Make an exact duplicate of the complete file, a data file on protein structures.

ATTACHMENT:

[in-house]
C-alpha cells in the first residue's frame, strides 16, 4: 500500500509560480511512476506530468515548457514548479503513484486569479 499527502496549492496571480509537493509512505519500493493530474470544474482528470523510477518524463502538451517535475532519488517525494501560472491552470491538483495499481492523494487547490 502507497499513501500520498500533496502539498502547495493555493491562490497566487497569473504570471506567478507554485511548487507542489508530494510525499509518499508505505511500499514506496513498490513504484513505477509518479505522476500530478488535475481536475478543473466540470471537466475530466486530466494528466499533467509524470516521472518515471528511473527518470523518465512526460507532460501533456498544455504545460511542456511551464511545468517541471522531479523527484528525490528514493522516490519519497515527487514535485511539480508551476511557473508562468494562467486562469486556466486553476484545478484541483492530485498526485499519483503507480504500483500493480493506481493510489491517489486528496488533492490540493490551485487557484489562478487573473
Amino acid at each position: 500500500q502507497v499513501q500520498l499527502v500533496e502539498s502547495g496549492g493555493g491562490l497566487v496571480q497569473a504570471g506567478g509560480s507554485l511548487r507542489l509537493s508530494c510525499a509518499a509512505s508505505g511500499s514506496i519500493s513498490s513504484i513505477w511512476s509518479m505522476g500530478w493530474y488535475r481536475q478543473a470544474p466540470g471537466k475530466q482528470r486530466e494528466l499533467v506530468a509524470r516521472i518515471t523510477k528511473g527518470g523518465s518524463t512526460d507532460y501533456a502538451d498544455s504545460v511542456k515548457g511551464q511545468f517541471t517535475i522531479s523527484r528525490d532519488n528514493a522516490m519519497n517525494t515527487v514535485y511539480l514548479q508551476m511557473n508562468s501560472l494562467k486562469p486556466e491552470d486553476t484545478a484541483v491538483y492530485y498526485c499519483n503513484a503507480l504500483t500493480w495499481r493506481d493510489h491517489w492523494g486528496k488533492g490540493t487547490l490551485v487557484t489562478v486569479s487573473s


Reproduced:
[in-house]
C-alpha cells in the first residue's frame, strides 16, 4: 500500500509560480511512476506530468515548457514548479503513484486569479 499527502496549492496571480509537493509512505519500493493530474470544474482528470523510477518524463502538451517535475532519488517525494501560472491552470491538483495499481492523494487547490 502507497499513501500520498500533496502539498502547495493555493491562490497566487497569473504570471506567478507554485511548487507542489508530494510525499509518499508505505511500499514506496513498490513504484513505477509518479505522476500530478488535475481536475478543473466540470471537466475530466486530466494528466499533467509524470516521472518515471528511473527518470523518465512526460507532460501533456498544455504545460511542456511551464511545468517541471522531479523527484528525490528514493522516490519519497515527487514535485511539480508551476511557473508562468494562467486562469486556466486553476484545478484541483492530485498526485499519483503507480504500483500493480493506481493510489491517489486528496488533492490540493490551485487557484489562478487573473
Amino acid at each position: 500500500q502507497v499513501q500520498l499527502v500533496e502539498s502547495g496549492g493555493g491562490l497566487v496571480q497569473a504570471g506567478g509560480s507554485l511548487r507542489l509537493s508530494c510525499a509518499a509512505s508505505g511500499s514506496i519500493s513498490s513504484i513505477w511512476s509518479m505522476g500530478w493530474y488535475r481536475q478543473a470544474p466540470g471537466k475530466q482528470r486530466e494528466l499533467v506530468a509524470r516521472i518515471t523510477k528511473g527518470g523518465s518524463t512526460d507532460y501533456a502538451d498544455s504545460v511542456k515548457g511551464q511545468f517541471t517535475i522531479s523527484r528525490d532519488n528514493a522516490m519519497n517525494t515527487v514535485y511539480l514548479q508551476m511557473n508562468s501560472l494562467k486562469p486556466e491552470d486553476t484545478a484541483v491538483y492530485y498526485c499519483n503513484a503507480l504500483t500493480w495499481r493506481d493510489h491517489w492523494g486528496k488533492g490540493t487547490l490551485v487557484t489562478v486569479s487573473s